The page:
Tag Archives: Inter-Country Adoption

My memoir!

CoverBeyond Two Worlds: A Taiwanese-American Adoptee’s Memoir & Search for Identity is now live! If you have not yet purchased your copy, don’t delay. I have a few books left, and signed copies can be purchased right here on my website.  Just click on Shop to order. Kindle and hardcover editions are available via my author page at Amazon, and you can also find the book at Barnes & Noble, and Indiebound.org.

If you enjoyed reading the book, please consider leaving a review on Amazon, or wherever you purchased your copy! Unfortunately, I am unable to ship internationally; however, those copies can be ordered through Amazon and Barnes & Noble online. To learn more about the book and to read an excerpt, click here, and to read reviews, click here. Thank you for supporting Beyond Two Worlds!

 

a certain slant of adoption

Scribble black backgroundHello folks! It’s Sunday morning, the skies are gray in my lovely locale. Nevertheless, I’m enjoying the weekend, despite the clouds. It couldn’t have come sooner.

Today, I wanted to talk about adoption…well, duh. I have something more specific in mind. For the past 7 years, I’ve actively searched for and read blogs, books, scholarly research, adoptee group sites, birthmother sites, and adoptive parent sites seeking connection, knowledge, resources, and validation. There are as many views on adoption out there as the colors of the rainbow. As an international and transracial adoptee, my own perspective on adoption has evolved. I don’t think it uncommon for our views to change as we experience personal growth and for lack of a better term, mature. Adoptees have strong inclinations regarding adoption rooted in their own life experiences, and multiple factors shape those attitudes. I’ve spoken with adult adoptees who are not terribly interested in connecting to their cultural roots or birth heritage, nor searching for their birthfamilies. Perhaps there’s a glint of interest, but there is not yet a compelling enough reason or desire to follow it. There are other adoptees who speak strongly against international adoption and for reasons that are quite justified. International adoption has a jaded history, and there are countless adoptees who were adopted illegally, through unethical adoption practices – in some cases both the agency and adoptive parents were plainly aware of the falsification of information. These deplorable practices still occur around the world. There is evidence, and though the U.S. attempts to keep the public aware of these dark practices, they continue.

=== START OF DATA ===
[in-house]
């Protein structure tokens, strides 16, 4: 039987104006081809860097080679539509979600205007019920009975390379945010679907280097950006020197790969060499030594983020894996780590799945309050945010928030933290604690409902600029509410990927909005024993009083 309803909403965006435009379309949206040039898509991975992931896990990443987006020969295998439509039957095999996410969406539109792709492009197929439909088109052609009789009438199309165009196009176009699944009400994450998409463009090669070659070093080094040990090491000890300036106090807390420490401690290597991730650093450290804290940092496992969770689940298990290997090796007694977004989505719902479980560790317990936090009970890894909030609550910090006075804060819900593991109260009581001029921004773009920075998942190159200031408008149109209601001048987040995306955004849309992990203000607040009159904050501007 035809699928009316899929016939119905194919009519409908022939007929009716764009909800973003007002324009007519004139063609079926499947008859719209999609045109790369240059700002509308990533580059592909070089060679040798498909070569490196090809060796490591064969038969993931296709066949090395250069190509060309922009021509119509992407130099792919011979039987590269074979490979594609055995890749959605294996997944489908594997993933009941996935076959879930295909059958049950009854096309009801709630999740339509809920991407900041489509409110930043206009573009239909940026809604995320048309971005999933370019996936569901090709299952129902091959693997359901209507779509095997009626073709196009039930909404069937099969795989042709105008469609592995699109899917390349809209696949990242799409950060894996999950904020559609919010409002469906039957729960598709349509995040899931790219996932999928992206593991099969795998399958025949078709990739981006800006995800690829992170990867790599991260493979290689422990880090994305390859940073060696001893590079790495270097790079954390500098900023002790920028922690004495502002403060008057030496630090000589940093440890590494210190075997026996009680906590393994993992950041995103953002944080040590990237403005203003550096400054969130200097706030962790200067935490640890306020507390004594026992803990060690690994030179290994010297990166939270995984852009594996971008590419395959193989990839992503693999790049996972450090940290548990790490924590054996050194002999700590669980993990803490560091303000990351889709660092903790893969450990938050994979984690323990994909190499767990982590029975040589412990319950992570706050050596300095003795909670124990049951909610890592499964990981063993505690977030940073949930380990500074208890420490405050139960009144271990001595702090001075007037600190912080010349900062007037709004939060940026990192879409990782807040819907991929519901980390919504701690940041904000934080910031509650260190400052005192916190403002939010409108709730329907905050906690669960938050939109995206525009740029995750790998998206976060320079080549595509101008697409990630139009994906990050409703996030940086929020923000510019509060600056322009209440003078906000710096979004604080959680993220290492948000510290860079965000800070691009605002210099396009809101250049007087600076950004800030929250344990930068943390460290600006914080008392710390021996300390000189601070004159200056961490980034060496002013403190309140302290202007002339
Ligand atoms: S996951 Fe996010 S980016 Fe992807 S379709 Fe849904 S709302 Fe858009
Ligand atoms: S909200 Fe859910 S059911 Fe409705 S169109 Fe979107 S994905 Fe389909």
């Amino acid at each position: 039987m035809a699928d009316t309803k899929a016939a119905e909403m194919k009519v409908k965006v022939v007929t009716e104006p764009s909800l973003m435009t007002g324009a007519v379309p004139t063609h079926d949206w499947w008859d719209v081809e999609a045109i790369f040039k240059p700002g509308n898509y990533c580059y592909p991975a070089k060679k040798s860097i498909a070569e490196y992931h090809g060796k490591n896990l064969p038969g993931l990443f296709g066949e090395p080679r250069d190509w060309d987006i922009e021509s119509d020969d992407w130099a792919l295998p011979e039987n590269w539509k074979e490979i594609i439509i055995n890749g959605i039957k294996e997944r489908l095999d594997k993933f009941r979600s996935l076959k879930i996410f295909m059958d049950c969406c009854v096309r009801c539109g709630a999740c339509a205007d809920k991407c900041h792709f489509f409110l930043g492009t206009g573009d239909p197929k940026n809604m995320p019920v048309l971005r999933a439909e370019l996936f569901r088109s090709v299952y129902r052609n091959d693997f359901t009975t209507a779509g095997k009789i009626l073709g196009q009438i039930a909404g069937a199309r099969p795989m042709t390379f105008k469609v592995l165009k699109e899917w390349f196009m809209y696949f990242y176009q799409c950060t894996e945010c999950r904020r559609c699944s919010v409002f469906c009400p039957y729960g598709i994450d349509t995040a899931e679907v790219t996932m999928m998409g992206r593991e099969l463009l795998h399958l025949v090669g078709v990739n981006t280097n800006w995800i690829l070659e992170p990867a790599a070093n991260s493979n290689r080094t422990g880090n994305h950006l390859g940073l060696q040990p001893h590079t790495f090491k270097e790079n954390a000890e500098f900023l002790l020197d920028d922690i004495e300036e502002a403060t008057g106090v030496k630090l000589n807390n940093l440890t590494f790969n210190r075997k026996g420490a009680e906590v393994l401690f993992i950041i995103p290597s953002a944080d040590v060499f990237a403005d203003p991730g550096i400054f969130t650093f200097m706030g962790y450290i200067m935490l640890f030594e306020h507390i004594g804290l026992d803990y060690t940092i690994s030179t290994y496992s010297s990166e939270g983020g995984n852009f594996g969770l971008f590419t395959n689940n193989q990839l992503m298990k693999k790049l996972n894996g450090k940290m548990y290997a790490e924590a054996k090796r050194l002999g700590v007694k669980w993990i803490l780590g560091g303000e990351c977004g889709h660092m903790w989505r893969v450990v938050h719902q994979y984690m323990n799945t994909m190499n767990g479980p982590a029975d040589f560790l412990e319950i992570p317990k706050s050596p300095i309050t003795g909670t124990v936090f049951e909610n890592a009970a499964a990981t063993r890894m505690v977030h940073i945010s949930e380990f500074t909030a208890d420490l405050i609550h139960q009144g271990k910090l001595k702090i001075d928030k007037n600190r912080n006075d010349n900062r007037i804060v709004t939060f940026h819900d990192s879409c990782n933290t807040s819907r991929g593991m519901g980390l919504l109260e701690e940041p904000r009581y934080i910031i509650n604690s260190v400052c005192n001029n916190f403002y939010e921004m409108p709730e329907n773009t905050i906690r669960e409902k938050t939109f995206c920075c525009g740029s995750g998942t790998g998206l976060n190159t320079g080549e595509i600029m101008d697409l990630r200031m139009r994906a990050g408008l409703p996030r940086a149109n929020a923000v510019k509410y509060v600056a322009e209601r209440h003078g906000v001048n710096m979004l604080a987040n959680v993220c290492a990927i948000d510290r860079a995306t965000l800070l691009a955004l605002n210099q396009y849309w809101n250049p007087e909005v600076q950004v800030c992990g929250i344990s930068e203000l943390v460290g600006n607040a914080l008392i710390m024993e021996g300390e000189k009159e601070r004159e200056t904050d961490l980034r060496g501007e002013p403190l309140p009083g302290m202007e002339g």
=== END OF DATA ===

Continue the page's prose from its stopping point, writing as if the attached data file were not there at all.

I have several friends who are adoptive parents and have adopted children internationally from China, India, Africa, Ethiopia, and Russia. They also have very strong opinions and attitudes about international adoption. Sometimes – maybe even frequently – my friends and I do not see eye to eye; nevertheless we remain friends. I strongly believe in family preservation and the support of services to keep children with their biological families. As an adopted person, I cannot see past that. And yet, we live in a world where adoption is still thriving, although in decline internationally. I feel conflicted at times because I have my own very strong attitudes about adoption and yet I am supportive of my friends and other adoptive parents, and that will not change. I am for the welfare of children whether adopted or not.

What I particularly struggle with across the landscape of adoption is judgment and how we judge one another based on our attitudes and opinions towards international adoption. I know that I am judged by others for what I believe and support. I don’t necesarrily like being judged; the word ‘judge’ itself is so harsh. And yet I also judge – it’s inevitable. We all do because it’s human nature. I have no control over what others think and say, but I can temper my own thoughts, words, and actions. I’ve gone through the gamut of emotions related to my own adoption/identity and international adoption in general, from curiosity and awe, to self-loathing and anger, to grief and loss and depression, to acceptance. Like so many adoptees, ignorance makes me angry. It’s complex. There’s a lot of ignorance surrounding international and transracial adoption – adoptive parents experience it, too, and people can say some really dumb things. Sometimes I laugh it off, and other times I get angry and vent to a trusted friend or another adoptee who gets it. There is healing and validation in sharing our experiences.

And what about birthmothers? Of all involved in the adoption ‘triangle,’ their voices and stories are the least heard. And yet, I am certain that they have also experienced trauma, separation, grief and loss, and judgment. We know that women throughout the world have been forced to ‘give up’ their children through coercion for generations (Australia, Brazil, etc). And their children were later adopted by families/individuals from other countries. Societies often judge unwed, single pregnant women who are then stigmatized and left with few options.